Much ink has been expended on the follies of the Army of the Living at the Battle of Winterfell. But the antics of Jon and Daenerys stand as military genius compared to the Night King. He could have won the entire war without risk through manoeuvre. Only his obsession with a decisive battle doomed his effort. Moreover, this determination for rushed, spectacular battle on the part of the scriptwriters squandered a great story-telling opportunity.
As can be seen in Fig. 1, after breaching The Wall, the Night King moved directly towards Winterfell, the location of the enemy force. This was not unreasonable. He had confidence in his superior force and gambled on a single battle to secure victory. However, it also chanced all in a clash of arms.
A superior choice would have been to move across the Lonely Hills to take White Harbour. The Army of the Living encamped around Winterfell was sustained by maritime logistics going through White Harbour and up the White Knife to Cerwyn. At Cerwyn, it would debark for the final stretch north along the Kingsroad.
By taking White Harbour, the Night King would have stopped supplies coming to Winterfell by sea. Extending a force to Cerwyn athwart the Kingsroad would have cut any landbound supplies coming up past Moat Cailin. It would also provide a base from which to observe Winterfell.
Given that the Army of the Living did not engage in operational reconnaissance, the Night King would likely have been able to enact this plan without being detected. Even if they did, it is unclear what the living force could have done to stop him.
This strategy is a Clausewitzian attack-defence – a strategic offensive which forces the enemy into costly tactical attacks. Confronted with Army of the Dead troops cutting off supplies at White Harbour and Cerwyn, the Army of the Living would have three choices, none good.
First, they could try to attack, either to destroy the enemy or punch a line of retreat down the Kingsroad. But by abandoning fixed defences, they risk being surrounded and destroyed by the Army of the Dead. Moreover, a retreat with limited supplies in harsh winter weather would have deleterious impacts on the combat power of the army.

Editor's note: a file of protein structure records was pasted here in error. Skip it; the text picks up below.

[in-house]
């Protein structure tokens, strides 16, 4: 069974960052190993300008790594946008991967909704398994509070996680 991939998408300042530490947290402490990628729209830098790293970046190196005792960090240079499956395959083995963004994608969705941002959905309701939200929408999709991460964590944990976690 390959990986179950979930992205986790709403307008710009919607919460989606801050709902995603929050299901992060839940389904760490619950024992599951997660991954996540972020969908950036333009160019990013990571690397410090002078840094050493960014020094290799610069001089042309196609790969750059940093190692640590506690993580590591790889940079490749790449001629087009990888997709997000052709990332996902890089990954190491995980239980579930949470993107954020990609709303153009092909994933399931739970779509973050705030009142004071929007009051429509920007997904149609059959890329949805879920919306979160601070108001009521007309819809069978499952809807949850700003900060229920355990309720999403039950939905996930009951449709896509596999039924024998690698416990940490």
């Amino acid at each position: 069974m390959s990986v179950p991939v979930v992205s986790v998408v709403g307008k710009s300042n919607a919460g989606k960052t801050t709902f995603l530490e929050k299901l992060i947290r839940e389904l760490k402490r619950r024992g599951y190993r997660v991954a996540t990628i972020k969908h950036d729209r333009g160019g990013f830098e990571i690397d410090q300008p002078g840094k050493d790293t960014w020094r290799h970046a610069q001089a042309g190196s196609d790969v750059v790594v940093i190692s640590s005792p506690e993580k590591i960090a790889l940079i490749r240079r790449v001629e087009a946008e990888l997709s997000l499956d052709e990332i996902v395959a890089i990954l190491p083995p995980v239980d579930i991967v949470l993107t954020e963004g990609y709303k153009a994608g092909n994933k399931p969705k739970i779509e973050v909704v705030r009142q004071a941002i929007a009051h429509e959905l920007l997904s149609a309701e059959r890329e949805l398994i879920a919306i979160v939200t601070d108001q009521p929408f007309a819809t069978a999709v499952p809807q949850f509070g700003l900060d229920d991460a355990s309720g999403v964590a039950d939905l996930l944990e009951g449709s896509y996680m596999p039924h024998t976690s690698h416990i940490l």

Second, they could move west across rough terrain to Barrowton to hold a defensive line there, to be resupplied by Yara Greyjoy’s fleet. Moving off road in this fashion would have entailed serious attrition rates, especially among the Unsullied and Dothraki soldiers unsuited to the cold. Further, as with the first option, leaving Winterfell courts a ruinous field battle. Even if they did get the army to Barrowton in fighting order, the town is far less defensible than Winterfell.
Last, they could stay put in Winterfell, and entreat Cersei to send her armies north to relieve them. Such pleas would likely fall on deaf ears. The Army of the Living would have then starved to death in the freezing cold.
Missed Story Opportunity
Alright, so, the military science was a bit lacking in Season 8. But is this just the furious ranting of a grognard who’s only entertainment is gazing fixedly at Combat Resolution Tables? Maybe. But the failure to incorporate a more sophisticated campaign plan denied options for character development.
For example, the show tried to create conflict between Sansa and Daenerys. This broadly failed, because there weren’t grounds for it. After all, Daenerys was risking everything to defend Sansa’s people. However, if the Night King did execute his encirclement strategy, there’d be stakes to the conflict. Daenerys, a foreigner without attachment to the north, would likely demand a retreat. Sansa and many of her lords might disagree, reluctant to abandon their homes without a fight. That sets up a real bone of contention. Further, it would land Jon Snow with a tricky choice – family or lover – which would only be exacerbated the revelation of his Targaryen heritage.
Moreover, a complex situation would allow characters to demonstrate their competency. Jon Snow would be able to show off his soldiering experience. Tyrion and Varys, both arch-schemers, would have something to scheme about – perhaps keeping the northern lords on side. When a threat is simple, the protagonist reactions tend to end up being simple too. This cheapens the story and promotes spectacle without depth – and that’s, frankly, just a bit sad.
About the Author: Matthew Ader is second-year War Studies student at King’s College London. He has strong opinions on Marvel and Anglo-American grand strategy. But mainly Marvel. You can follow him on Twitter @AderMatthew.